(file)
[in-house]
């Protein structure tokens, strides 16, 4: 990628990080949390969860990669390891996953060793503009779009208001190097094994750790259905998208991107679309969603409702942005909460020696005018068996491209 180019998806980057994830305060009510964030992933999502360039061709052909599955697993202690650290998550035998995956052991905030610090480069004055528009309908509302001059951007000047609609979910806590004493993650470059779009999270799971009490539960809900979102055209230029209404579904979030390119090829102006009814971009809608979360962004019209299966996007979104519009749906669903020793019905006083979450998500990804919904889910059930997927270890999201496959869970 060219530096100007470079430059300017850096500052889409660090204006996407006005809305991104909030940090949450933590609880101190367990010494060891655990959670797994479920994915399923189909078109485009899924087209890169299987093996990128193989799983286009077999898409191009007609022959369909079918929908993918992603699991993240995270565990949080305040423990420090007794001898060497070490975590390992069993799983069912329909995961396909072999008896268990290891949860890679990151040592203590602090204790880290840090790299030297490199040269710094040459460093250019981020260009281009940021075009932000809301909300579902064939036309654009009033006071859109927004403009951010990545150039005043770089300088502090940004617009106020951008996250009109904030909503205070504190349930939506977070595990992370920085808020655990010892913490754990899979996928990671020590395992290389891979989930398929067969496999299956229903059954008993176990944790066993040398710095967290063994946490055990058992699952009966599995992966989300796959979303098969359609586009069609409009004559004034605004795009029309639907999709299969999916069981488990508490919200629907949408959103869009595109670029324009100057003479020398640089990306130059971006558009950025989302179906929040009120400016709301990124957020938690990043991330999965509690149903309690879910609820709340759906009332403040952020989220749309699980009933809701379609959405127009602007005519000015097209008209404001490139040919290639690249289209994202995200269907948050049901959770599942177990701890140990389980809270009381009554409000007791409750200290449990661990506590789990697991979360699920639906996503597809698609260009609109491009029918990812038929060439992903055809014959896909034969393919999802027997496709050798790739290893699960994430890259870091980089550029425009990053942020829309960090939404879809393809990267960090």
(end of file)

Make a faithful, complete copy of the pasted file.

[in-house]
């Protein structure tokens, strides 16, 4: 990628990080949390969860990669390891996953060793503009779009208001190097094994750790259905998208991107679309969603409702942005909460020696005018068996491209 180019998806980057994830305060009510964030992933999502360039061709052909599955697993202690650290998550035998995956052991905030610090480069004055528009309908509302001059951007000047609609979910806590004493993650470059779009999270799971009490539960809900979102055209230029209404579904979030390119090829102006009814971009809608979360962004019209299966996007979104519009749906669903020793019905006083979450998500990804919904889910059930997927270890999201496959869970 060219530096100007470079430059300017850096500052889409660090204006996407006005809305991104909030940090949450933590609880101190367990010494060891655990959670797994479920994915399923189909078109485009899924087209890169299987093996990128193989799983286009077999898409191009007609022959369909079918929908993918992603699991993240995270565990949080305040423990420090007794001898060497070490975590390992069993799983069912329909995961396909072999008896268990290891949860890679990151040592203590602090204790880290840090790299030297490199040269710094040459460093250019981020260009281009940021075009932000809301909300579902064939036309654009009033006071859109927004403009951010990545150039005043770089300088502090940004617009106020951008996250009109904030909503205070504190349930939506977070595990992370920085808020655990010892913490754990899979996928990671020590395992290389891979989930398929067969496999299956229903059954008993176990944790066993040398710095967290063994946490055990058992699952009966599995992966989300796959979303098969359609586009069609409009004559004034605004795009029309639907999709299969999916069981488990508490919200629907949408959103869009595109670029324009100057003479020398640089990306130059971006558009950025989302179906929040009120400016709301990124957020938690990043991330999965509690149903309690879910609820709340759906009332403040952020989220749309699980009933809701379609959405127009602007005519000015097209008209404001490139040919290639690249289209994202995200269907948050049901959770599942177990701890140990389980809270009381009554409000007791409750200290449990661990506590789990697991979360699920639906996503597809698609260009609109491009029918990812038929060439992903055809014959896909034969393919999802027997496709050798790739290893699960994430890259870091980089550029425009990053942020829309960090939404879809393809990267960090």